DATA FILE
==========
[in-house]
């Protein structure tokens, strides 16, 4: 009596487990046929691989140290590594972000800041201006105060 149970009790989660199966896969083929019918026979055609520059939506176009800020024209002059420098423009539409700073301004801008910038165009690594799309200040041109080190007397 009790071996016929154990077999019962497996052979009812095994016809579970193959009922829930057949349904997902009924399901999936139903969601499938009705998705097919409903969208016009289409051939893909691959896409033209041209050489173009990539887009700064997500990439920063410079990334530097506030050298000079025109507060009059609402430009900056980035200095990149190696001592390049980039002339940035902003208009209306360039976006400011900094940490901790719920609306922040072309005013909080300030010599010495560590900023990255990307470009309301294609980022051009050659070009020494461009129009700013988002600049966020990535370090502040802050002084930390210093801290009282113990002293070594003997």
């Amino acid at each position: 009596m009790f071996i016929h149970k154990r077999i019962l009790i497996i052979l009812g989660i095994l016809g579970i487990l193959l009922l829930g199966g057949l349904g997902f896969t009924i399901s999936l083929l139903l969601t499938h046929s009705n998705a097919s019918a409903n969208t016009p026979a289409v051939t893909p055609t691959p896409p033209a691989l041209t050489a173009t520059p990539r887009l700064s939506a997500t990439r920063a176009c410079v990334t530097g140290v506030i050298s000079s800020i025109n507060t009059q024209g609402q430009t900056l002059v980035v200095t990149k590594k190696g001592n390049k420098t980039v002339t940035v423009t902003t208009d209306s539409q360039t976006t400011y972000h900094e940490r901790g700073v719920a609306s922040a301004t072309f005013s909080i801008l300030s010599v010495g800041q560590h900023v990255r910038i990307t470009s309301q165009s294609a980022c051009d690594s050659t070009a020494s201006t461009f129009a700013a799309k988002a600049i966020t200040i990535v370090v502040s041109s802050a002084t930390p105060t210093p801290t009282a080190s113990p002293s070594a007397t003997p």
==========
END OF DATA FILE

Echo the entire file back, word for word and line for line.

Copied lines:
[in-house]
């Protein structure tokens, strides 16, 4: 009596487990046929691989140290590594972000800041201006105060 149970009790989660199966896969083929019918026979055609520059939506176009800020024209002059420098423009539409700073301004801008910038165009690594799309200040041109080190007397 009790071996016929154990077999019962497996052979009812095994016809579970193959009922829930057949349904997902009924399901999936139903969601499938009705998705097919409903969208016009289409051939893909691959896409033209041209050489173009990539887009700064997500990439920063410079990334530097506030050298000079025109507060009059609402430009900056980035200095990149190696001592390049980039002339940035902003208009209306360039976006400011900094940490901790719920609306922040072309005013909080300030010599010495560590900023990255990307470009309301294609980022051009050659070009020494461009129009700013988002600049966020990535370090502040802050002084930390210093801290009282113990002293070594003997």
């Amino acid at each position: 009596m009790f071996i016929h149970k154990r077999i019962l009790i497996i052979l009812g989660i095994l016809g579970i487990l193959l009922l829930g199966g057949l349904g997902f896969t009924i399901s999936l083929l139903l969601t499938h046929s009705n998705a097919s019918a409903n969208t016009p026979a289409v051939t893909p055609t691959p896409p033209a691989l041209t050489a173009t520059p990539r887009l700064s939506a997500t990439r920063a176009c410079v990334t530097g140290v506030i050298s000079s800020i025109n507060t009059q024209g609402q430009t900056l002059v980035v200095t990149k590594k190696g001592n390049k420098t980039v002339t940035v423009t902003t208009d209306s539409q360039t976006t400011y972000h900094e940490r901790g700073v719920a609306s922040a301004t072309f005013s909080i801008l300030s010599v010495g800041q560590h900023v990255r910038i990307t470009s309301q165009s294609a980022c051009d690594s050659t070009a020494s201006t461009f129009a700013a799309k988002a600049i966020t200040i990535v370090v502040s041109s802050a002084t930390p105060t210093p801290t009282a080190s113990p002293s070594a007397t003997p």